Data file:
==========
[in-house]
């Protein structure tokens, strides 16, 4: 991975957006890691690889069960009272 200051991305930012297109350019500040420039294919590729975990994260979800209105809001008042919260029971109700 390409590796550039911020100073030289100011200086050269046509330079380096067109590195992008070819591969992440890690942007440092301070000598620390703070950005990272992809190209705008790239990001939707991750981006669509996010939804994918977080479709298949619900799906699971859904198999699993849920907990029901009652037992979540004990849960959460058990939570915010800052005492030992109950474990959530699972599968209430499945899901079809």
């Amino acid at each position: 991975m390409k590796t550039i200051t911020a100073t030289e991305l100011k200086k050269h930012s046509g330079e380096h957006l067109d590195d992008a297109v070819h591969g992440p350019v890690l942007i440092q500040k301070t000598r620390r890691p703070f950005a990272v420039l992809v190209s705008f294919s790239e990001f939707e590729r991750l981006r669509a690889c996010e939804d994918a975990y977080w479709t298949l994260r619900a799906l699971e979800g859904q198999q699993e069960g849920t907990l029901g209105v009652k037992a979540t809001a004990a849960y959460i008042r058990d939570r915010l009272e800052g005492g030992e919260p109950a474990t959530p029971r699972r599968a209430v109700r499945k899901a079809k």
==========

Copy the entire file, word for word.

[in-house]
């Protein structure tokens, strides 16, 4: 991975957006890691690889069960009272 200051991305930012297109350019500040420039294919590729975990994260979800209105809001008042919260029971109700 390409590796550039911020100073030289100011200086050269046509330079380096067109590195992008070819591969992440890690942007440092301070000598620390703070950005990272992809190209705008790239990001939707991750981006669509996010939804994918977080479709298949619900799906699971859904198999699993849920907990029901009652037992979540004990849960959460058990939570915010800052005492030992109950474990959530699972599968209430499945899901079809």
């Amino acid at each position: 991975m390409k590796t550039i200051t911020a100073t030289e991305l100011k200086k050269h930012s046509g330079e380096h957006l067109d590195d992008a297109v070819h591969g992440p350019v890690l942007i440092q500040k301070t000598r620390r890691p703070f950005a990272v420039l992809v190209s705008f294919s790239e990001f939707e590729r991750l981006r669509a690889c996010e939804d994918a975990y977080w479709t298949l994260r619900a799906l699971e979800g859904q198999q699993e069960g849920t907990l029901g209105v009652k037992a979540t809001a004990a849960y959460i008042r058990d939570r915010l009272e800052g005492g030992e919260p109950a474990t959530p029971r699972r599968a209430v109700r499945k899901a079809k």